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Robbie’s Days

I meant to blog more this week, but I’ve been dealing with Robbie. After two years of thinking any day could be the day, we’re finally nearing the end.

This morning I came this close to texting Furrydoc to ask her to come over. Robbie’s appetite has been decreasing the last month, and this week he’s begun refusing food. Wednesday afternoon I coaxed him into eating rice mixed with a little kibble and he was sick in the night. I was sure Furrydoc’s visit couldn’t be far away. Then, after a cup of plain rice and a truncated morning walk today, he perked up. Took a cube of frozen chicken breast for a treat when we arrived home and seemed fine.

Still, I’ve had to stay with him in case he needs to be let out suddenly. Can’t spend hours on the library’s wifi. So I wrote this at home and am making a quick sit-down on the library steps to post this and something for tomorrow.

I’ll keep Robbie on rice and cottage cheese or rice and hamburger for now. But whether he has only days or still has months, I know he’s not going to last beyond summer. Because no matter what, I’m not going to put his old bones and joints through another winter.

I thought the same last summer, too. Then he finished the summer better than he started it and the mild winter scarcely bothered him. This time for sure, though.

And oh my, the indecision and the guilt!

I’d rather put him down too soon than too late, when he’s tired and worn out but not in a dire crisis. My worst fear is that his last days or hours will be spent in agony. On the other hand, it seems selfish to extinguish his spirit while he’s still enjoying life. Except that you can never actually know. That’s the thing. Dogs can be suffering and never let you know.


And Robbie, of course, is inscrutable. When not happily licking some complete stranger, he’s as self-contained and unreadable as a statue of a dog.

Robbie isn’t my #1 heart dog. That was, and will always be, Jasmine, who died in 2005. (Furrydoc gave her her exit, too, weeping along with me.) But Robbie’s next in my heart, partly because of his inscrutable macho. Although I know deep down he’s as devoted to me as Ava (who wears devotion on her face and in every people-pleasing gesture), he has always made sure not to let me know it. Obedience? Strictly optional. Affection? He prefers strangers. Play? Oh, how dull. I am free to worship and wait upon him. But that is simply his due.

While I am not one of those people who imagines that every dog spends all day conniving ways to dominate its humans, it’s actually true of Robbie and always has been. Not only was he a giant bully to all the other dogs in his youth — the Rulz enforcer, the anti-fun police — he was always pulling some power trip on me.

The only game he ever played in his life (unless destroying indestructable toys counts as a game) was tug-o-war. And he’d play it only with me. He didn’t allow any other dogs to play tug, even with each other. And when I told him tough luck, I’m playing tug with them because they and I thought it was good clean fun, his disgruntlement was clear. That game is a real dominance test.

Before I really knew him, he jumped up and bit my thumb to the bone in his determination to get back a tug rope I’d wrested from him. He wasn’t being vicious; it was an accident. He was just so set on winning. After that, tug-o-war games with him became a rare occurrance, never lasted more than five minutes, and if I got the rope away from him, he had to sit until I gave him permission to catch the loose end of the rope.

Our lives together have been like that. He likes me just fine. But he’s not conceding one paw’s-width of authority to me unless I have something he really wants. Then he lets me know he’s doing it grudgingly.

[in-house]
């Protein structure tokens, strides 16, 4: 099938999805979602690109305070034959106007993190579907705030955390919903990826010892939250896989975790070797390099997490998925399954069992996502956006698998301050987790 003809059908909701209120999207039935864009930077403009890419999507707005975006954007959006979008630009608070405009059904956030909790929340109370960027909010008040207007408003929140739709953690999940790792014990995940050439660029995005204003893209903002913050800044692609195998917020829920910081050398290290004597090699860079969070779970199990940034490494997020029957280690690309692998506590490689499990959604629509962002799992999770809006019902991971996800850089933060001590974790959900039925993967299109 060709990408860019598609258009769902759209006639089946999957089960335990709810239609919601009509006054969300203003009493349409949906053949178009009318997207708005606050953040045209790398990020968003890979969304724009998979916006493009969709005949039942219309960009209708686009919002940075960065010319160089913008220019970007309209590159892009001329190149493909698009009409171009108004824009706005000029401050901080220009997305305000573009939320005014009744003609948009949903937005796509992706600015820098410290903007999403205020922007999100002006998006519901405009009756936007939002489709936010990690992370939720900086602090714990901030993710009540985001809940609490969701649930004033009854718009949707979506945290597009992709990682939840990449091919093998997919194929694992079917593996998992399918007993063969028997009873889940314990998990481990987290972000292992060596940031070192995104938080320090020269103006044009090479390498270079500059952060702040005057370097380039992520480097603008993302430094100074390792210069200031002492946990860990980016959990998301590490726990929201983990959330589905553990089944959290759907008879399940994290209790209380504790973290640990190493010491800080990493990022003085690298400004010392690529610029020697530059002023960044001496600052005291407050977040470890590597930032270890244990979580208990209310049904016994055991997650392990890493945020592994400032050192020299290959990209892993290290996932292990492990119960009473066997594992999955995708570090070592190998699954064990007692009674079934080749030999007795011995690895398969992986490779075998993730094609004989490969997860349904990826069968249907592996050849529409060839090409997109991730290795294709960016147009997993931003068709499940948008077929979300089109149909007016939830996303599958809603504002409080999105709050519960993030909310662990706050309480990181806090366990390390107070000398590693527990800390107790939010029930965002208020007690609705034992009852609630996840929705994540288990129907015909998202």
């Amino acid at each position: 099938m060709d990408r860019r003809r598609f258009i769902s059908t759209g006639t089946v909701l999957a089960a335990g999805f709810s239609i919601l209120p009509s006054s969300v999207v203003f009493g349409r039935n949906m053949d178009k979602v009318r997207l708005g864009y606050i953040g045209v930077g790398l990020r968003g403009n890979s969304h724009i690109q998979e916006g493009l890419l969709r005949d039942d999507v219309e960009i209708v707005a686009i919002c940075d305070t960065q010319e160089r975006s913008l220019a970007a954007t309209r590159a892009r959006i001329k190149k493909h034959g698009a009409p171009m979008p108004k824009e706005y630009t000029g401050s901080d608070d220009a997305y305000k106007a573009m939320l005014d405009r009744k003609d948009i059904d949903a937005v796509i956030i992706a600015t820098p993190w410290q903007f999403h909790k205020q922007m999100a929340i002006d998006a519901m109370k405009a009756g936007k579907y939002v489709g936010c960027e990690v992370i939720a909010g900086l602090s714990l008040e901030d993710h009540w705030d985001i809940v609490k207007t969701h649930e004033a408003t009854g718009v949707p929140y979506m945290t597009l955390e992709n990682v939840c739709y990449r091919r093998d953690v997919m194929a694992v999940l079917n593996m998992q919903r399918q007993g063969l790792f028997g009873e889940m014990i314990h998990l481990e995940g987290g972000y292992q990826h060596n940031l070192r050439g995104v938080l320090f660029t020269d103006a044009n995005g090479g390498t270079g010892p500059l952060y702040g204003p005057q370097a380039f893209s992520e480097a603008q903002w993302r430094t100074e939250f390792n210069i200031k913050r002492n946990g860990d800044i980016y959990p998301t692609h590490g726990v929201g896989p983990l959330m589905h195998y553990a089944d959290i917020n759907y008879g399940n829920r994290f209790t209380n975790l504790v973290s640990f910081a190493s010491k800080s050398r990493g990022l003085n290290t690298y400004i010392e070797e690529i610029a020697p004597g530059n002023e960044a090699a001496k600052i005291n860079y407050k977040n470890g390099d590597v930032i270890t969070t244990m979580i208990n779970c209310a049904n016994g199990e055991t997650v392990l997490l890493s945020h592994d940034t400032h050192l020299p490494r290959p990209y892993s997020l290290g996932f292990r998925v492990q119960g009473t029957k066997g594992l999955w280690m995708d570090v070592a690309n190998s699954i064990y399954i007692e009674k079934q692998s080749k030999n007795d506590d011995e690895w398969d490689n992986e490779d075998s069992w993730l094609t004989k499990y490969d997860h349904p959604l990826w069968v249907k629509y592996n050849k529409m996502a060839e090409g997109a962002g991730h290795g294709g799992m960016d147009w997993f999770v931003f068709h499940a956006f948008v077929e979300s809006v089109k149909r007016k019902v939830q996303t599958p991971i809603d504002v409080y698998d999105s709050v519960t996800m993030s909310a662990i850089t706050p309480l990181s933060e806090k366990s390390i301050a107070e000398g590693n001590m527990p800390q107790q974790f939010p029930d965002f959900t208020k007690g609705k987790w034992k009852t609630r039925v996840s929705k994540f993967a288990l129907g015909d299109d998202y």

And for this macho insolence, I have always loved him like mad.

Even now, old, deaf, foggy-brained, half-crippled, he still has his ways of demonstrating his opinion of my position in the pack. At the end of our woods walks, when it’s time to get back in the car, he lumbers along eagerly — to a point. Then 20 feet from the vehicle (where Ava and I already await), he stops, lifts his head, and sniffs at the air as though scenting seagulls miles away at the ocean. And there he stands until I physically herd him to Old Blue.

He’s only done this in the last year or so. Part of me wants to say this is a dying dog taking in every last possible pleasure. And that I would not begrudge him.

It’s just that every time, right before he pulls this wistful-seeming little stunt, he looks me straight in the eye with that vast inscrutability. And when I finally go to him, get behind him, and nudge his backside to set him in motion, I swear, he’s grinning.


The day Robbie dies, Ava and I will drive up to a ridge a few miles from here and take a three-mile round-trip walk whose high point, both geographically and aesthetically, is a view of the Pacific. The spot is miles from the ocean, actually, but sometimes when the day is still, you can hear the roar of the waves.

We used to do this walk often, but Robbie hasn’t been able to manage it recently. He did walk it once last year, but that was because Annabelle, a sleekly beautiful lab-mix who belongs to my friend G., was along. Robbie was suddenly young again in his gorgeous girlfriend’s presence.* Even that’s been a while.

Ava and I will take that walk up the ridge just because we need the exercise after too many recent, shotened treks, thanks to Robbie’s limitations. But also to let the clean air blow away the pall of sickness and death.

A little bit of Jasmine — a handful of her ashes — still lives in that spot (as well as several other favorite places in the woods). Later we’ll walk up there again and leave a bit of Robbie, too.


* He has always liked the long, leggy type, perhaps because of being the short thick type himself. The females in his life, and how he has repeatedly made a fool of himself over them despite being properly neutered, may be a subject for another day.


  1. Pat
    Pat June 30, 2016 12:29 pm

    For Robbie’s sake, and yours too, I hope he goes in his sleep before you have to put him down. But he’s had a good life with you (a better life than many pets who are not allowed to be themselves), and there’s no need to feel guilt – that’s only your humaneness working overtime.